Four years ago, we packed up the O’Connell Conestoga Wagon and traveled from way up north in Buffalo, NY to the southern climes of Raleigh, NC.

Now, I’m moving back north….even MORE NORTH than Buffalo which is weird cause everyone used to tell me Buffalo was “the end of the line”. Bah!

This time I’m off to Toronto, Ontario, Canada…which is fine with me because my Grandmother was born there and we had a house in Fort Erie, Ontario for over 4 decades.

So Toronto it is.

Only for a weekend, though.

Peter K. O'Connell V.O. North 2020 Voiceover ConferenceI’m not sure whether it was being housebound during COVID that impacted Tanya Buchanan’s thought process so much but she pinged me the other day and asked me to be a part V.O. North 2020, taking place October 16-18 in Toron….puter…screens. 😉

That’s a Canadian city you might not know about, Toronputerscreens….but that’s where you’ll find me for V.O. North 2020.

I will be a moderator for sessions where otherwise well meaning voiceover panelists, sharing their knowledge on a variety of topics, must endure me slinging questions at them on topics that may or may not have ANYTHING to do with voiceover. 😉 This is the kind of zaniness that takes place when you put me in charge.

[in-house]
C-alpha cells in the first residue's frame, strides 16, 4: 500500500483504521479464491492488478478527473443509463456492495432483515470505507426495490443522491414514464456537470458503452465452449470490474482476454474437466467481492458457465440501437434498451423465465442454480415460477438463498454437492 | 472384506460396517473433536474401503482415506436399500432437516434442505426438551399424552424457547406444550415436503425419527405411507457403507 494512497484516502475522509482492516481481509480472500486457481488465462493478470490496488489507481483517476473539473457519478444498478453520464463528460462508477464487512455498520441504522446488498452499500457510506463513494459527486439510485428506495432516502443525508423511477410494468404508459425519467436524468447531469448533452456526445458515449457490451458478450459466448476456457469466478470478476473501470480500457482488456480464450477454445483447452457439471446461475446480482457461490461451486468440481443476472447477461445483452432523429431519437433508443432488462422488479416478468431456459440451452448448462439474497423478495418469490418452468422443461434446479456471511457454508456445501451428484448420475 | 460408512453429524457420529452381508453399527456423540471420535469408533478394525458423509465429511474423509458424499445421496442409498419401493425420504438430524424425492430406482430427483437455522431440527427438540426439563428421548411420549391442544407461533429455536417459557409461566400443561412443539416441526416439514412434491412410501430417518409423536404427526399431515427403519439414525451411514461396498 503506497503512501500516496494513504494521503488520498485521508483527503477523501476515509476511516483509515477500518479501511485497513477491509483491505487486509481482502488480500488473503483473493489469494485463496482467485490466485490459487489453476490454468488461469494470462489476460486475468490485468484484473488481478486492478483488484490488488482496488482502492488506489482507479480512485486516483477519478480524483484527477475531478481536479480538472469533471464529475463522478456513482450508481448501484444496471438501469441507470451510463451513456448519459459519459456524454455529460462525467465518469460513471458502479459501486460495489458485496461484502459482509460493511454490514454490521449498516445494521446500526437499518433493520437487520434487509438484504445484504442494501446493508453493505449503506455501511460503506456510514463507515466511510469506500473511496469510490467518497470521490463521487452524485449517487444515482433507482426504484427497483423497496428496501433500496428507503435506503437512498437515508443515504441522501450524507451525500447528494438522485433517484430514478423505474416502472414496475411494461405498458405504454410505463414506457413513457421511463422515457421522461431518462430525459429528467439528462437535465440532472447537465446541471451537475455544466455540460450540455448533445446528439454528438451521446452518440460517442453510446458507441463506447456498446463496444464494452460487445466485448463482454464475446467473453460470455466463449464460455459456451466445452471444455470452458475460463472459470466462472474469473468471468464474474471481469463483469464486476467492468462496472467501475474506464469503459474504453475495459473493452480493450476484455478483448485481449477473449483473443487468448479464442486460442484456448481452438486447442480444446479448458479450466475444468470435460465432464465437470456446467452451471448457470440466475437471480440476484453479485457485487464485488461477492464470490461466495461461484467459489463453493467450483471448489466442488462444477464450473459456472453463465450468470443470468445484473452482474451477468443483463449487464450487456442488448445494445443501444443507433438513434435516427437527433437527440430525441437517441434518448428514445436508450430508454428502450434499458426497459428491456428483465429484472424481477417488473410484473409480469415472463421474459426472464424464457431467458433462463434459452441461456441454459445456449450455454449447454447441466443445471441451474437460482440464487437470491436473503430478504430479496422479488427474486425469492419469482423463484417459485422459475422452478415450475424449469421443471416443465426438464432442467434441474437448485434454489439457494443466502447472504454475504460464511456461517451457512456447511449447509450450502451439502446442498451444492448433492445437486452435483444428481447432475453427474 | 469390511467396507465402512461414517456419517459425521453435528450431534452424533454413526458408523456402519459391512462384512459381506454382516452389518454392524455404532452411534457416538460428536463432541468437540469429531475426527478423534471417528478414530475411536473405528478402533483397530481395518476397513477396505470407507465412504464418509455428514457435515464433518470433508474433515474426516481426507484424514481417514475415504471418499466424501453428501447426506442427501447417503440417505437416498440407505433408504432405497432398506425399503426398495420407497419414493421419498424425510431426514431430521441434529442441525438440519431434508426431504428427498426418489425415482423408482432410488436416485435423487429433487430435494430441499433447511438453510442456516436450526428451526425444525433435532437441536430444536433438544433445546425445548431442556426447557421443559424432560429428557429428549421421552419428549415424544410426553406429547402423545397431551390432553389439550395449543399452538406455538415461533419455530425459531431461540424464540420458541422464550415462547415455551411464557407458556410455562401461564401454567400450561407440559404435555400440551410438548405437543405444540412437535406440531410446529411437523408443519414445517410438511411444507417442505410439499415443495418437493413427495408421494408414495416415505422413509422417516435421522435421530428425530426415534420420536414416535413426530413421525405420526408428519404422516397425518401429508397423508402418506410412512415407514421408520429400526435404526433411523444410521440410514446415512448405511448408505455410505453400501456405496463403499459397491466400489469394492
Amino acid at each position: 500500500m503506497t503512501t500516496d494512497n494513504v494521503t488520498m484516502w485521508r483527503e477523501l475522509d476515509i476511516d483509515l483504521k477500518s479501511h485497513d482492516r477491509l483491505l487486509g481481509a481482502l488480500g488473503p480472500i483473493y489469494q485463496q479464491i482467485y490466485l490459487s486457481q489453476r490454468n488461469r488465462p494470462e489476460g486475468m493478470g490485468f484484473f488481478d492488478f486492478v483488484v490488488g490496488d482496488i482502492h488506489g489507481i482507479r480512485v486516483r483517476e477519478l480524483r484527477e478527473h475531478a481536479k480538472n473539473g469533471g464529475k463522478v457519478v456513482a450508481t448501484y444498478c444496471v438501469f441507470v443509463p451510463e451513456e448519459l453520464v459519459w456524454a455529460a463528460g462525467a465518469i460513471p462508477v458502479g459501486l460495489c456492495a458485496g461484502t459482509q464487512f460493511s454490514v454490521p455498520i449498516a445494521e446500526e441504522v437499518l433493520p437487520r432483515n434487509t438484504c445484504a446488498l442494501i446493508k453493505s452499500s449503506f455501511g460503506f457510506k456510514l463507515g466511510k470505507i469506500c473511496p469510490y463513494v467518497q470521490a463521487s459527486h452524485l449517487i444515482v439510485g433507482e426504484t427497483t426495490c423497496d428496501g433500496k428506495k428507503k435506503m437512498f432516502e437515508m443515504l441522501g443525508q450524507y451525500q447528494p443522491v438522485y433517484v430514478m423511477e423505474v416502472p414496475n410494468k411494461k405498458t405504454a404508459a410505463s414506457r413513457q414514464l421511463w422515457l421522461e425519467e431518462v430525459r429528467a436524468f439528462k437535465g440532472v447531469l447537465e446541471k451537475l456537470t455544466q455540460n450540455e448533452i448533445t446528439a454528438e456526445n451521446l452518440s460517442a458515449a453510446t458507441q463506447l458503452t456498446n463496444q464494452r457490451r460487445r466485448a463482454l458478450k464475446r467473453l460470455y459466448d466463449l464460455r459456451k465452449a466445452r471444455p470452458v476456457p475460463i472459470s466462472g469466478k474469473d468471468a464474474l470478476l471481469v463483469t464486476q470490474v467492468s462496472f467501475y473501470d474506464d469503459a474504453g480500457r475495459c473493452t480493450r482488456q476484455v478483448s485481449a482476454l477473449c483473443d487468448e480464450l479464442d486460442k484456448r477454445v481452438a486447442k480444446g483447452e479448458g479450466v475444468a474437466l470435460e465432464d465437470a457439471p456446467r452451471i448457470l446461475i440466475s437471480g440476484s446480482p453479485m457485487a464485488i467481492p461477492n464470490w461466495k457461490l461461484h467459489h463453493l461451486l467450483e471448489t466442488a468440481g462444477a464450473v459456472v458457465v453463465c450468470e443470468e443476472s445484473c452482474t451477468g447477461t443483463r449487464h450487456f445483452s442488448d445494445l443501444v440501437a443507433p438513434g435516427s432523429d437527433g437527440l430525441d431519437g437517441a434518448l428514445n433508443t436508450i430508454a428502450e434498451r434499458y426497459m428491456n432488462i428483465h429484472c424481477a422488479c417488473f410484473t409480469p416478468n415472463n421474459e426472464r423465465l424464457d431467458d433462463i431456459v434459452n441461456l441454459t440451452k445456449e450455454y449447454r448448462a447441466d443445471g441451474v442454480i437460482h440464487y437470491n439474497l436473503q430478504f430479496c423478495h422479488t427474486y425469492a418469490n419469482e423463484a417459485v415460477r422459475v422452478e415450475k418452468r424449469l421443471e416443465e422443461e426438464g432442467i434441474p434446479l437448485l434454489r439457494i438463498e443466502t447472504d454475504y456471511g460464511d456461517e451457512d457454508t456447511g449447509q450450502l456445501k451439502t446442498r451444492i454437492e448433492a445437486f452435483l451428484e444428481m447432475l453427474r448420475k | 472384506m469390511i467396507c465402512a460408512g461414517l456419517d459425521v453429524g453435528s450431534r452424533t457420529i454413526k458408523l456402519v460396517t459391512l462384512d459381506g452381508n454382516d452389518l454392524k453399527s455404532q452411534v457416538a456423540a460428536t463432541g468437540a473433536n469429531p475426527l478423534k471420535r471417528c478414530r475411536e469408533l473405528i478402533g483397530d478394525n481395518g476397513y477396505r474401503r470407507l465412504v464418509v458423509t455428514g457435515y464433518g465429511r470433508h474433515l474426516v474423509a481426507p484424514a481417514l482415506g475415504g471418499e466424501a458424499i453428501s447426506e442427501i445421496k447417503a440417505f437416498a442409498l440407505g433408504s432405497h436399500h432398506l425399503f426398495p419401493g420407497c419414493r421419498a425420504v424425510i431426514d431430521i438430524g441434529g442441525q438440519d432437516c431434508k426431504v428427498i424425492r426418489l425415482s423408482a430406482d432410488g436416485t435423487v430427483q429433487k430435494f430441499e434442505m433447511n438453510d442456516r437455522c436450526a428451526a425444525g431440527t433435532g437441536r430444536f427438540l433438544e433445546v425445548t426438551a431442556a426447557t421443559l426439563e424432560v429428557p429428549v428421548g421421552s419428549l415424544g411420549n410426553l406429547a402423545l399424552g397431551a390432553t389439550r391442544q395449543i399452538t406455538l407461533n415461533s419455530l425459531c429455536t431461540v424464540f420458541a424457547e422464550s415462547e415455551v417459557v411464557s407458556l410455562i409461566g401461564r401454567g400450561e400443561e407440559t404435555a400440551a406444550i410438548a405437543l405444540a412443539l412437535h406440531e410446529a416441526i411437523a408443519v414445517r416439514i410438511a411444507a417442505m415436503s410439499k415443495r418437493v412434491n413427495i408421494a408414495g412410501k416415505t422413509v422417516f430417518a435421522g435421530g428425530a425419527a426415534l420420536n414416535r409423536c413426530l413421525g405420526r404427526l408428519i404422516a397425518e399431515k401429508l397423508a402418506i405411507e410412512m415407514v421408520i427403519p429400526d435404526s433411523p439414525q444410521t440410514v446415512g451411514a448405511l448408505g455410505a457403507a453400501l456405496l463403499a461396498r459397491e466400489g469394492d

I have not participated in V.O. North yet, so I am very excited to see how this will work.

Obviously, we would ALL prefer V.O. North take place in person in Toronto but something is better than nothing and V.O. North meeting promises to be something else…in a most wonderful way!

voiceover north 2020 toronto canada peter k. o'connellYou do NOT need to be Canadian or even know a Canadian to participate….so sign up! V.O. North 2020 has waaaay more impressive presenters than me. Check them out.

I look forward to seeing and speaking with you there.

 

 

using a professional voiceover recording studio DOES matter